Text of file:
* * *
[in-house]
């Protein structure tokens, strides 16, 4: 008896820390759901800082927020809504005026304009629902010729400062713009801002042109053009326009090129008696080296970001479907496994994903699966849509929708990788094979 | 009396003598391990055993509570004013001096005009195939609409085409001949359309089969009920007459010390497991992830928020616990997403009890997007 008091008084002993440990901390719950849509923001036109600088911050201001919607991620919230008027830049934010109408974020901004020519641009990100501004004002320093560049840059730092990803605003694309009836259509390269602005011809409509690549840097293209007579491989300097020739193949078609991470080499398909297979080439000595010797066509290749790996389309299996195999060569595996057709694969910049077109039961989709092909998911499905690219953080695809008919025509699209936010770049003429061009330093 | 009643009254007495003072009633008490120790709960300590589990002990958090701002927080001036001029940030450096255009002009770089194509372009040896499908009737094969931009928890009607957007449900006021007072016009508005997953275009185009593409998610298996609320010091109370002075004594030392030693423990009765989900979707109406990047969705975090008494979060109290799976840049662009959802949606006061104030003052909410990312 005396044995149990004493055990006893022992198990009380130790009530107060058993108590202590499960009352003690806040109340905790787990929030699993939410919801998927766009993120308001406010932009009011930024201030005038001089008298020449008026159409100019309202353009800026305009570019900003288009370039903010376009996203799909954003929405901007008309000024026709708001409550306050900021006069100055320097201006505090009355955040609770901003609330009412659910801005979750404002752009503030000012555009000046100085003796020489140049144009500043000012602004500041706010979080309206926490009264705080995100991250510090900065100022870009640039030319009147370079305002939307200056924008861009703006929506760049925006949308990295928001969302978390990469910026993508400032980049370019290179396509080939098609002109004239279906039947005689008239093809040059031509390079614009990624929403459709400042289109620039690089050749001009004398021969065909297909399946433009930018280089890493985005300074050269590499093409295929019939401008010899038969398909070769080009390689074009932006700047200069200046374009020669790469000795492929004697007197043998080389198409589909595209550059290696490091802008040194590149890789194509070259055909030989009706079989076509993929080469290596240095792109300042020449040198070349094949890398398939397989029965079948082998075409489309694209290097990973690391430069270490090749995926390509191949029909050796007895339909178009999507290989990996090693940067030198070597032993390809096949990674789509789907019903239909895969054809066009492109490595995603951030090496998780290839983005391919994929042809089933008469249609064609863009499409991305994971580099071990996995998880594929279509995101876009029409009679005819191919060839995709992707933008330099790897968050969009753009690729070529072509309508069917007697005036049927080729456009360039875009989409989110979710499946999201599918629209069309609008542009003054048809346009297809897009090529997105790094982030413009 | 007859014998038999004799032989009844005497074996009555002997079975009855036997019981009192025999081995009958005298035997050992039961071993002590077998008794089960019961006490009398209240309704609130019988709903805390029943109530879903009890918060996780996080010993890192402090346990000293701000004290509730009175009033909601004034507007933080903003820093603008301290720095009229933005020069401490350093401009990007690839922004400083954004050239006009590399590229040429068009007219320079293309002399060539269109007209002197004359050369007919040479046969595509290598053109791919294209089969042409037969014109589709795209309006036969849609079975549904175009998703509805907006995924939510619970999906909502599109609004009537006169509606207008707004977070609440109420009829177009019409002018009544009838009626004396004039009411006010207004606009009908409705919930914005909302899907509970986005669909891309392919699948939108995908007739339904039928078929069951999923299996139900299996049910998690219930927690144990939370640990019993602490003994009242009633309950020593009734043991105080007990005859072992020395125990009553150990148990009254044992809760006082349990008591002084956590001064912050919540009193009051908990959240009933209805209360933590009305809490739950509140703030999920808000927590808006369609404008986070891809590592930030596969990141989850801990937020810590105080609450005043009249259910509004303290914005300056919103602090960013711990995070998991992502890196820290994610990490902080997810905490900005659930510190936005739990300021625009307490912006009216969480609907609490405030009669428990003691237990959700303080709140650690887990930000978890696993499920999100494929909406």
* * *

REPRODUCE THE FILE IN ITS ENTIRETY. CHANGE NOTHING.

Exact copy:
[in-house]
């Protein structure tokens, strides 16, 4: 008896820390759901800082927020809504005026304009629902010729400062713009801002042109053009326009090129008696080296970001479907496994994903699966849509929708990788094979 | 009396003598391990055993509570004013001096005009195939609409085409001949359309089969009920007459010390497991992830928020616990997403009890997007 008091008084002993440990901390719950849509923001036109600088911050201001919607991620919230008027830049934010109408974020901004020519641009990100501004004002320093560049840059730092990803605003694309009836259509390269602005011809409509690549840097293209007579491989300097020739193949078609991470080499398909297979080439000595010797066509290749790996389309299996195999060569595996057709694969910049077109039961989709092909998911499905690219953080695809008919025509699209936010770049003429061009330093 | 009643009254007495003072009633008490120790709960300590589990002990958090701002927080001036001029940030450096255009002009770089194509372009040896499908009737094969931009928890009607957007449900006021007072016009508005997953275009185009593409998610298996609320010091109370002075004594030392030693423990009765989900979707109406990047969705975090008494979060109290799976840049662009959802949606006061104030003052909410990312 005396044995149990004493055990006893022992198990009380130790009530107060058993108590202590499960009352003690806040109340905790787990929030699993939410919801998927766009993120308001406010932009009011930024201030005038001089008298020449008026159409100019309202353009800026305009570019900003288009370039903010376009996203799909954003929405901007008309000024026709708001409550306050900021006069100055320097201006505090009355955040609770901003609330009412659910801005979750404002752009503030000012555009000046100085003796020489140049144009500043000012602004500041706010979080309206926490009264705080995100991250510090900065100022870009640039030319009147370079305002939307200056924008861009703006929506760049925006949308990295928001969302978390990469910026993508400032980049370019290179396509080939098609002109004239279906039947005689008239093809040059031509390079614009990624929403459709400042289109620039690089050749001009004398021969065909297909399946433009930018280089890493985005300074050269590499093409295929019939401008010899038969398909070769080009390689074009932006700047200069200046374009020669790469000795492929004697007197043998080389198409589909595209550059290696490091802008040194590149890789194509070259055909030989009706079989076509993929080469290596240095792109300042020449040198070349094949890398398939397989029965079948082998075409489309694209290097990973690391430069270490090749995926390509191949029909050796007895339909178009999507290989990996090693940067030198070597032993390809096949990674789509789907019903239909895969054809066009492109490595995603951030090496998780290839983005391919994929042809089933008469249609064609863009499409991305994971580099071990996995998880594929279509995101876009029409009679005819191919060839995709992707933008330099790897968050969009753009690729070529072509309508069917007697005036049927080729456009360039875009989409989110979710499946999201599918629209069309609008542009003054048809346009297809897009090529997105790094982030413009 | 007859014998038999004799032989009844005497074996009555002997079975009855036997019981009192025999081995009958005298035997050992039961071993002590077998008794089960019961006490009398209240309704609130019988709903805390029943109530879903009890918060996780996080010993890192402090346990000293701000004290509730009175009033909601004034507007933080903003820093603008301290720095009229933005020069401490350093401009990007690839922004400083954004050239006009590399590229040429068009007219320079293309002399060539269109007209002197004359050369007919040479046969595509290598053109791919294209089969042409037969014109589709795209309006036969849609079975549904175009998703509805907006995924939510619970999906909502599109609004009537006169509606207008707004977070609440109420009829177009019409002018009544009838009626004396004039009411006010207004606009009908409705919930914005909302899907509970986005669909891309392919699948939108995908007739339904039928078929069951999923299996139900299996049910998690219930927690144990939370640990019993602490003994009242009633309950020593009734043991105080007990005859072992020395125990009553150990148990009254044992809760006082349990008591002084956590001064912050919540009193009051908990959240009933209805209360933590009305809490739950509140703030999920808000927590808006369609404008986070891809590592930030596969990141989850801990937020810590105080609450005043009249259910509004303290914005300056919103602090960013711990995070998991992502890196820290994610990490902080997810905490900005659930510190936005739990300021625009307490912006009216969480609907609490405030009669428990003691237990959700303080709140650690887990930000978890696993499920999100494929909406």